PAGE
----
Business across “farm to fork” industries are facing a mass retreat of EU workers with the latest study claiming that more than one third of horticultural firms would become “unviable” if they had no access to them.
The research – co-authored by the Fresh Produce Consortium and the Food and Drink Federation – also shows that 47% of horticultural businesses said EU nationals were thinking about leaving Britain, citing “uncertainty” over their future.
And 31% of businesses surveyed had seen EU nationals leave since the referendum last June, while 17% of respondents said they would look to relocate overseas if they had no access to EU nationals.
FDF director general, Ian Wright CBE, believes the results of the report are extremely concerning for businesses across the ‘farm to fork’ industries and joins many other industry professionals to emphasise the importance of EU workers to the agricultural industry.
“It is only a matter of time before the uncertainty reported by businesses results in an irreversible exit of EU workers from these shores,” he says.
“This is a scenario that will hurt the UK culturally and economically.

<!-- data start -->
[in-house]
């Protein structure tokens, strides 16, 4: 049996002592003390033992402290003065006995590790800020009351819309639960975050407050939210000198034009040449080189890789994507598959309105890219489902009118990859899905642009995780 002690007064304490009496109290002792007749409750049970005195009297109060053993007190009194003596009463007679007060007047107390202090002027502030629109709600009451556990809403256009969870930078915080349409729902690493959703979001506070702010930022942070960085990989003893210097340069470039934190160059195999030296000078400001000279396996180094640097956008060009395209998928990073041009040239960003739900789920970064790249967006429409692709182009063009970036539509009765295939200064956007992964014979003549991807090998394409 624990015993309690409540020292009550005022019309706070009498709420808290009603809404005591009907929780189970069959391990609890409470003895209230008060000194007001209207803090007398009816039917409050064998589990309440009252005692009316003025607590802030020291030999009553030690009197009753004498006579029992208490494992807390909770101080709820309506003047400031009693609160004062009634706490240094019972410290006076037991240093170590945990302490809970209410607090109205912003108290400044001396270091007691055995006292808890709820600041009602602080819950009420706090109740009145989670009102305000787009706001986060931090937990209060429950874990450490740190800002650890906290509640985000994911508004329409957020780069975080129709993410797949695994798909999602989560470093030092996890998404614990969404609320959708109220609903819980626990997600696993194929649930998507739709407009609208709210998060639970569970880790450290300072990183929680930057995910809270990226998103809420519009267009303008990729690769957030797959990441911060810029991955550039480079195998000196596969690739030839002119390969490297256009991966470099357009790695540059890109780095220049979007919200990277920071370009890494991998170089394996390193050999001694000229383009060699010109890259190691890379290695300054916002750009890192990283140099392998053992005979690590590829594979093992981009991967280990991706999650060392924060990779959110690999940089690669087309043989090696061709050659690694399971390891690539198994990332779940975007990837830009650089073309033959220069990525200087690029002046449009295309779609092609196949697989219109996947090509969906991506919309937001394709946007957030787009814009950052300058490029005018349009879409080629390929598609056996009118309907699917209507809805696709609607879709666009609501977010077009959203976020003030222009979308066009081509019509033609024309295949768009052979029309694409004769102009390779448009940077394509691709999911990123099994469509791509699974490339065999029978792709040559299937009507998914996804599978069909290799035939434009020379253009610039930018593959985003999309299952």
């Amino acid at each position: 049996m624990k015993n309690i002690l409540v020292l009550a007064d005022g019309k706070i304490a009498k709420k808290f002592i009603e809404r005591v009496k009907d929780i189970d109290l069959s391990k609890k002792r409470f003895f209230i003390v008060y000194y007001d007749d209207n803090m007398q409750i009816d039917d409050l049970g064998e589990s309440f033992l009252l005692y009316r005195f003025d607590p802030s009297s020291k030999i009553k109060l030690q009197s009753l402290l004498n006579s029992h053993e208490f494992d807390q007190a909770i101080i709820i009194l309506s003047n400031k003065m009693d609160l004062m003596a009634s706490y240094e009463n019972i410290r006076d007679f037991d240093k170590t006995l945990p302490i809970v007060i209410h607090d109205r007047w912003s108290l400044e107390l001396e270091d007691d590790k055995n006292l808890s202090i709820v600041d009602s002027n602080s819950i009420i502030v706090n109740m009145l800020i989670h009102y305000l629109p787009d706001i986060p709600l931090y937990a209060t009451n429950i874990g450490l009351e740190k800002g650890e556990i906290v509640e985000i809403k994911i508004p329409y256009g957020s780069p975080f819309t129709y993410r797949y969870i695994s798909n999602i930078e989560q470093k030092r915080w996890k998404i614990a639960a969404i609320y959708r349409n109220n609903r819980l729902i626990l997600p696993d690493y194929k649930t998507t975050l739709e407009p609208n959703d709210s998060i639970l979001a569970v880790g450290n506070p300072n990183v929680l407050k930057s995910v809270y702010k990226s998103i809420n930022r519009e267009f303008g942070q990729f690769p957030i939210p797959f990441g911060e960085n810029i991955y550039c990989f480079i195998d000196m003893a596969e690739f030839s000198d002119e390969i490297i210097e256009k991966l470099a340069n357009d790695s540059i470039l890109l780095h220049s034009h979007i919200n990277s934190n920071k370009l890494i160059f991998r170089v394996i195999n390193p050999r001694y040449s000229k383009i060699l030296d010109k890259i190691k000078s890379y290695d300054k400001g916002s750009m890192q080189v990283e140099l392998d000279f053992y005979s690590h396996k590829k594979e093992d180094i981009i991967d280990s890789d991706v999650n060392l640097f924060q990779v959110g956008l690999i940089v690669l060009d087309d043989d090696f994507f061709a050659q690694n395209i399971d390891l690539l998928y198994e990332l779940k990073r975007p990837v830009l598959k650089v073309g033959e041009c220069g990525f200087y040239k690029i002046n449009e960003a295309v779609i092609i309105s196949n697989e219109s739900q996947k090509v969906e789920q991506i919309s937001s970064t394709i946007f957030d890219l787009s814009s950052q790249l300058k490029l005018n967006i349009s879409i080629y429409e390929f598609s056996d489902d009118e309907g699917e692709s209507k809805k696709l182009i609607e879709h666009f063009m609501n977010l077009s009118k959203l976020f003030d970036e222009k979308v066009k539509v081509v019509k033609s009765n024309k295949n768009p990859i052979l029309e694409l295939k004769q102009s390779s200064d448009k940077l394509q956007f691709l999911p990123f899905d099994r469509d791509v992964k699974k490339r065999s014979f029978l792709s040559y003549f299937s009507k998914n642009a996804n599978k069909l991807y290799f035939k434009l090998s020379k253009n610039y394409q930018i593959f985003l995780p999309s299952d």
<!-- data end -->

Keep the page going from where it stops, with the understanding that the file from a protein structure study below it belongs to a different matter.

“Without our dedicated and valued workforce we would be unable to feed the nation. This is why it is imperative that we receive assurances from Government about their future, and that of our wider workforce.”
He adds how an abrupt reduction in the number of EU workers in Britain following Brexit would led to “significant disruption” and how vital it is to carefully managed the situation.
The industry as a whole has been aware about the expectation to reduce reliance on an EU workforce and has been trying to recruit locally and support automated systems where possible.
In light of the findings, the survey includes a number of key recommendations to Government. They include legislation to secure the rights of EEA nationals currently in the UK; recognising the strategic importance of food and drink supply chain; building an attractive and effective migration system; avoiding a cliff-edge scenario when the UK leaves the EU; increasing efficiency through adequate Home Office resourcing; investing in skills provision for the food and drink supply chain and allowing the benefits system to make flexible working easier.